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Coupeville really flexed its mussels

Filling the air with nautical tunes were the Shifty Sailors, who sang at Coupeville Rec Hall and at restaurants participating in the chowder-off. - Cynthia Woolbright
Filling the air with nautical tunes were the Shifty Sailors, who sang at Coupeville Rec Hall and at restaurants participating in the chowder-off.
— image credit: Cynthia Woolbright

Coupeville and the Central Whidbey Chamber of Commerce hosted the 16th Annual Penn Cove Mussel Festival last weekend, and hundreds of lovers of mussels and fun were attracted.

On Saturday alone 450 ballots were purchased for the mussel chowder contest in which nine Coupeville area restaurants participated.

Mussel-themed activities for the young and the young at heart ran throughout the weekend. And people dusted off the secrets to their best mussel dishes for the recipe contest.

While the total number of festival attendees is hard to determine, because they filled every nook and cranny of the small town on the water, it can be said that they came exclusively for the mussels, and boy were they steamed.

On Front Street, the lines for the chowder tastings poured out of the competing restaurants and onto the sidewalk. Mussels were everywhere, on everyone’s minds and definitely in the air. As chowder tasters wandered, so did the aroma of competing recipes.

There there isn’t just one way to serve a mussel, as was clearly evident in Coupeville. Lunch and dinner times gave chefs the opportunity to show off their various recipes for steamed, tossed over pasta, or — well, if the possibilities were continued one would think they were listening to lines from a famous Tom Hanks movie.

George and Janet Enzmann love Coupeville, where they have lived for 11 years. They love mussels, too, so attending the festival was a must. The real selling point was the $3 price to try the nine different mussel chowders.

“Where else can you get a better cheap lunch?” Janet asked.

The final vote on their ballots put their taste buds to a test Saturday. Early on, the Enzmanns called a three-way tie between the Captain Whidbey Inn, Rosie’s, and Christopher’s. Janet gave the lead to the Captain Whidbey, calling their recipe “absolutely delicious.” George had a sweet spot for the server at Rosie’s who, like his daughter, was named Heidi.

The Penn Cove Mussel Festival has become an international event. Randy and Holly Lutes traveled south for festival weekend from Richmond, B.C. with their 5-year-old son Branden.

“He loves it, and we’re big mussel chowder fans,” Holly explained.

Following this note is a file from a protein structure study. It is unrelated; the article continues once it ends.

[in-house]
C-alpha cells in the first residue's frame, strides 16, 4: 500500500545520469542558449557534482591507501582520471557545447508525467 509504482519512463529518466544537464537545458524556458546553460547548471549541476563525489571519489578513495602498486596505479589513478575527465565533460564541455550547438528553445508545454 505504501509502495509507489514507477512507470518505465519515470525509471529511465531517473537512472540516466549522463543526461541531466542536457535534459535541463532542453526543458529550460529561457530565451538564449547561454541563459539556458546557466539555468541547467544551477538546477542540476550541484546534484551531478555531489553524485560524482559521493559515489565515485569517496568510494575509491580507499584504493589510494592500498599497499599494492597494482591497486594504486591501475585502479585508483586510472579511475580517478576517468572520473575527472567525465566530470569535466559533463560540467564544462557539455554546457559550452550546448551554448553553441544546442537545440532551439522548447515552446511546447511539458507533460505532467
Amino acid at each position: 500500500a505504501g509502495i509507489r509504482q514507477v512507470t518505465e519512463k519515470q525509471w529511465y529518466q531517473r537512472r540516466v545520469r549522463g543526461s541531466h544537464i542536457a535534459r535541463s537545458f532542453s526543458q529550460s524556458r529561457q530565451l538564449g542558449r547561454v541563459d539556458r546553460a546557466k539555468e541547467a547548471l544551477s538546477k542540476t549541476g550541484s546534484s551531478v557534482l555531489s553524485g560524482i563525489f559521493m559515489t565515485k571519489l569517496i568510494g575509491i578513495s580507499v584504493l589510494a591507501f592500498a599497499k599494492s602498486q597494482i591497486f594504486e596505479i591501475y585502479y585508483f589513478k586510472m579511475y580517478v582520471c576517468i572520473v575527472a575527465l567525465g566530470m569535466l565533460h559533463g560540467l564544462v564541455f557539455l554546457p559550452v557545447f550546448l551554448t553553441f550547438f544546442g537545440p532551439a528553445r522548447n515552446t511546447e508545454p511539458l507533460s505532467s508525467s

Not international enough? Christopher’s owner and chef, Austrian-bred Andreas Wurzrainer, notes, “I come from a landlocked country, so we didn’t have too many mussels.”

Jody Meldran and Graham Aitchison of Seattle, and others in the line of people at Christopher’s Front Street Cafe for a try at Wurzrainer’s lemon and cilantro based chowder, were glad he found his sea-legs on Whidbey.

The styles and flavors of mussel chowder were as widespread as the distances traveled by festival attendees.

Tortuga owner and chef Michael Lauver describes his chowder as “Manhattan South.” It is a tomato based, Caribbean style chowder made with coconut, lime, ginger and rum.

“I hope we’ve left a favorable impression of Coupeville and I hope to see people come back into the restaurants,” Lauver said.

A good first impression of Coupeville was made on many visitors. However, there was at least one complaint about the weekend: There wasn’t enough pre-festival hype.

Mill Creek resident Susie Nelson and a group of friends heard about the festival as they were heading toward the Port Townsend ferry. The sunny weather and beauty of Coupeville drew them in, but it was the festival itself that delayed the group’s departure.

“It’s nice, this is a little rest from everyday rushed life, and a great way to see the flavor of a small town,” Nelson said.

Coupeville resident Dorothy Horr agreed that the festival is just an introduction to Coupeville, and it won’t be the last Penn Cove and the festival-goers will see of each other.

“Participants in the chowder tasting get an opportunity to go to all the restaurants, see inside of them, try the food, and get an idea if they’ll go back,” Horr said.

As Coupeville discovers every year, if you steam mussels, toss them into chowder, over salad, over pasta, or even just smoke them ... people will come.

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